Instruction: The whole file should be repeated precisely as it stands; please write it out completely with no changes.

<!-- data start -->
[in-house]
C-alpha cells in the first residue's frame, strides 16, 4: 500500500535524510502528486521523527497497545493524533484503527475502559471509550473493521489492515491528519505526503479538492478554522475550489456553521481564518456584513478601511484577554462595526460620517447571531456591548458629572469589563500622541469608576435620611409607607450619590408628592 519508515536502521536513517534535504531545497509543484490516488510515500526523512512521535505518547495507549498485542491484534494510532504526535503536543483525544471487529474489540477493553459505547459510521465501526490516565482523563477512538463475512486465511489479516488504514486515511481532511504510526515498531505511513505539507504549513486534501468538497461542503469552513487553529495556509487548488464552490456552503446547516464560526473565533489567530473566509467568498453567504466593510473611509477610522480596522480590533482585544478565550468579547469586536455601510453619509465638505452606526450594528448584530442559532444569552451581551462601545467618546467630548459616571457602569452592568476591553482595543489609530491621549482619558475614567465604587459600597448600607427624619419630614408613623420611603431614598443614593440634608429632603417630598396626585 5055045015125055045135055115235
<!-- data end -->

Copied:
[in-house]
C-alpha cells in the first residue's frame, strides 16, 4: 500500500535524510502528486521523527497497545493524533484503527475502559471509550473493521489492515491528519505526503479538492478554522475550489456553521481564518456584513478601511484577554462595526460620517447571531456591548458629572469589563500622541469608576435620611409607607450619590408628592 519508515536502521536513517534535504531545497509543484490516488510515500526523512512521535505518547495507549498485542491484534494510532504526535503536543483525544471487529474489540477493553459505547459510521465501526490516565482523563477512538463475512486465511489479516488504514486515511481532511504510526515498531505511513505539507504549513486534501468538497461542503469552513487553529495556509487548488464552490456552503446547516464560526473565533489567530473566509467568498453567504466593510473611509477610522480596522480590533482585544478565550468579547469586536455601510453619509465638505452606526450594528448584530442559532444569552451581551462601545467618546467630548459616571457602569452592568476591553482595543489609530491621549482619558475614567465604587459600597448600607427624619419630614408613623420611603431614598443614593440634608429632603417630598396626585 5055045015125055045135055115235